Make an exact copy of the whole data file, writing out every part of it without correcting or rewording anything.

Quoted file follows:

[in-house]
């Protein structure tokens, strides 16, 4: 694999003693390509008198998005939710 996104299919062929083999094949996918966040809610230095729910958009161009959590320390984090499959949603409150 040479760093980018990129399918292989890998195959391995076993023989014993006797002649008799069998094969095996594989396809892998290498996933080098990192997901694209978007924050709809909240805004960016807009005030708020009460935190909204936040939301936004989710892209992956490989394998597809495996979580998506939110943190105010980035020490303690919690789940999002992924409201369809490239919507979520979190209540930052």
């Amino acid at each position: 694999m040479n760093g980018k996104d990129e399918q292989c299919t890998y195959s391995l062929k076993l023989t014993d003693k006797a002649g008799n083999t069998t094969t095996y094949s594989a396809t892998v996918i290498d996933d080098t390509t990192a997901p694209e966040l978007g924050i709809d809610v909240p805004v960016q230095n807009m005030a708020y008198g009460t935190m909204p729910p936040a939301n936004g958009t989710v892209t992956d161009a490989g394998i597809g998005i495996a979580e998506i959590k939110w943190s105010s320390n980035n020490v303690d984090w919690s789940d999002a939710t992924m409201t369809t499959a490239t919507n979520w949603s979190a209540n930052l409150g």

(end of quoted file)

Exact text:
[in-house]
């Protein structure tokens, strides 16, 4: 694999003693390509008198998005939710 996104299919062929083999094949996918966040809610230095729910958009161009959590320390984090499959949603409150 040479760093980018990129399918292989890998195959391995076993023989014993006797002649008799069998094969095996594989396809892998290498996933080098990192997901694209978007924050709809909240805004960016807009005030708020009460935190909204936040939301936004989710892209992956490989394998597809495996979580998506939110943190105010980035020490303690919690789940999002992924409201369809490239919507979520979190209540930052």
């Amino acid at each position: 694999m040479n760093g980018k996104d990129e399918q292989c299919t890998y195959s391995l062929k076993l023989t014993d003693k006797a002649g008799n083999t069998t094969t095996y094949s594989a396809t892998v996918i290498d996933d080098t390509t990192a997901p694209e966040l978007g924050i709809d809610v909240p805004v960016q230095n807009m005030a708020y008198g009460t935190m909204p729910p936040a939301n936004g958009t989710v892209t992956d161009a490989g394998i597809g998005i495996a979580e998506i959590k939110w943190s105010s320390n980035n020490v303690d984090w919690s789940d999002a939710t992924m409201t369809t499959a490239t919507n979520w949603s979190a209540n930052l409150g």